European Union statistics office Eurostat said on Wednesday that the EU unemployment rate rose from 6.4% in April to 6.6% in March.
Job losses are not evenly distributed across all EU countries. The unemployment rate in Spain, hit hard by the coronavirus, rose from 14.2% in the previous month to 14.8%. According to Eurostat, Germany kept the unemployment rate constant at 3.5%.
Economists partially credit for adhering to short-term work programs; this encourages struggling employees to retain employees, but reduces working hours. He then subsidizes some of the state salaries. For example, in Germany, the government covers 60% to 67% of the wages of non-working hours.
“Short-term work plans are incredibly effective in alleviating the first impact of the economic crisis,” Dutch Bank ING senior euro zone economist Bert Colijn said on Wednesday.
According to a study by the European Union Institute, at the end of April, businesses in the European Union made nearly 42 million applications to support workers through short-term work programs. This is equivalent to about 27% of all EU employees.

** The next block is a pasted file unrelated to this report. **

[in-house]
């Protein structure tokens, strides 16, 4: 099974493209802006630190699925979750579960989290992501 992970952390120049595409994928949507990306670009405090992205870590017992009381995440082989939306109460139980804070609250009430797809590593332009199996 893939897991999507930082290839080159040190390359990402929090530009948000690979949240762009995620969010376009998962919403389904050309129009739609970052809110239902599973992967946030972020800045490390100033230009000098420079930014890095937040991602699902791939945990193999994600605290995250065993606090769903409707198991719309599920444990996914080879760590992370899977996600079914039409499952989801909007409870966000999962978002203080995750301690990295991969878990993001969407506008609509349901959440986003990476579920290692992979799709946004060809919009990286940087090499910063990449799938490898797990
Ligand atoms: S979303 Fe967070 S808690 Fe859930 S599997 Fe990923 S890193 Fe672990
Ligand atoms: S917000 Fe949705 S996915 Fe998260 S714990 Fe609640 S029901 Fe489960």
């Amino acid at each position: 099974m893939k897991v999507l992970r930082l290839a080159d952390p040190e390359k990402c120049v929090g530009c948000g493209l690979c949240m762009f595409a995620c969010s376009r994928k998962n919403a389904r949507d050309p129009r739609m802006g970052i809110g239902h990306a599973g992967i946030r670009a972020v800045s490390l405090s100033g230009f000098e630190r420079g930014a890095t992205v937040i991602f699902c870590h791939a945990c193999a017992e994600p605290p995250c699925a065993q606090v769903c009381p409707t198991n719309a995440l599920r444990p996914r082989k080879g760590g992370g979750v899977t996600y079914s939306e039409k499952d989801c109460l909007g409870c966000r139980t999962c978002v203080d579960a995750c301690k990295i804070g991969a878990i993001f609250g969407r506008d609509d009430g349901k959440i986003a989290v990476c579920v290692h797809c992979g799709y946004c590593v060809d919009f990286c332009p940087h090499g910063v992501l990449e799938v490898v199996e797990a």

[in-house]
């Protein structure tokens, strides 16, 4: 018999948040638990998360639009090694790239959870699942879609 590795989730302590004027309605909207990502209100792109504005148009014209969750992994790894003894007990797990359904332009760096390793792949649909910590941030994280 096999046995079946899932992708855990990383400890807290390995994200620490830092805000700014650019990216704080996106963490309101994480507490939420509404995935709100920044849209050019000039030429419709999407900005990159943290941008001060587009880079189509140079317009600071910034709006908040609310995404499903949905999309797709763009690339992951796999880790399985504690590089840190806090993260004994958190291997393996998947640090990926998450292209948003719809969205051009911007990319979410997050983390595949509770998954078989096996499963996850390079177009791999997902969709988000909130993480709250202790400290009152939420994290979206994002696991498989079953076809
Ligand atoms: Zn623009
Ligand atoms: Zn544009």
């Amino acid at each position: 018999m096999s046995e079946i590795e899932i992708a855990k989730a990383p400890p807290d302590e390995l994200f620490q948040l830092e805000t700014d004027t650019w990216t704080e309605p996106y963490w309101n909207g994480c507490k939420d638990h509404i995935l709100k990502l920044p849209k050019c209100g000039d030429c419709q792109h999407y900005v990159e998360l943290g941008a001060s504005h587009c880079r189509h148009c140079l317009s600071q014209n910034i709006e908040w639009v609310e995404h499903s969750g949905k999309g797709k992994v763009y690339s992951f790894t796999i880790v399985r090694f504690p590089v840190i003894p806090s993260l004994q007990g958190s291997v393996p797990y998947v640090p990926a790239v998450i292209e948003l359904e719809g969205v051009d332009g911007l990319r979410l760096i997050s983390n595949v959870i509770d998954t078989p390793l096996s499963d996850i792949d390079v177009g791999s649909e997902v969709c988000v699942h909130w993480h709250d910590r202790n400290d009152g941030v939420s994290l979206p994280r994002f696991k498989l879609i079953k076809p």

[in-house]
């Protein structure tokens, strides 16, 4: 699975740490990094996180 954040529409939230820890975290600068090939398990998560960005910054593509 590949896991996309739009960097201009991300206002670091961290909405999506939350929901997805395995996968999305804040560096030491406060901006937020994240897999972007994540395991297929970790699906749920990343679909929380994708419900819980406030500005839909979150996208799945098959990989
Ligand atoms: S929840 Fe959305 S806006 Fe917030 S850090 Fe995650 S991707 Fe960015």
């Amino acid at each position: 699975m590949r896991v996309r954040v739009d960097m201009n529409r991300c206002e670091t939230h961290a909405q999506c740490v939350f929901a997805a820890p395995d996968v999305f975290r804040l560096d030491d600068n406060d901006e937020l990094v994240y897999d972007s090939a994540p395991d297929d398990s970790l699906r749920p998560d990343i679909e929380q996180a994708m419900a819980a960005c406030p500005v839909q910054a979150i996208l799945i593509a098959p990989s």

However, UBS economist Anna Titareva said labor market surveys may not fully capture the damage done to EU workers. The survey surprisingly shows that unemployment in Italy fell from 8% to 6.3% in March.
“It seems that some people who lost their jobs after the mobility restrictions were introduced are not considered unemployed,” Titareva said in a research note. Said.
In order to be considered unemployed for the EU survey, one should be actively looking for work and be ready to start a new job in the next two weeks. Titareva said restrictions on movement or ongoing childcare needs could force people to seek work.
Progress depends largely on the duration and scale of the economic downturn. Europe’s short-term work programs work well as well as stopping space measures, but can only be used temporarily.
“Since recovery will likely continue for a long time, unemployment will rise significantly, but short-term work will help outputs recover faster when demand returns,” Colijn said. Said.
Correction: An earlier version of this story misspelled the month when US unemployment reached 14.7%.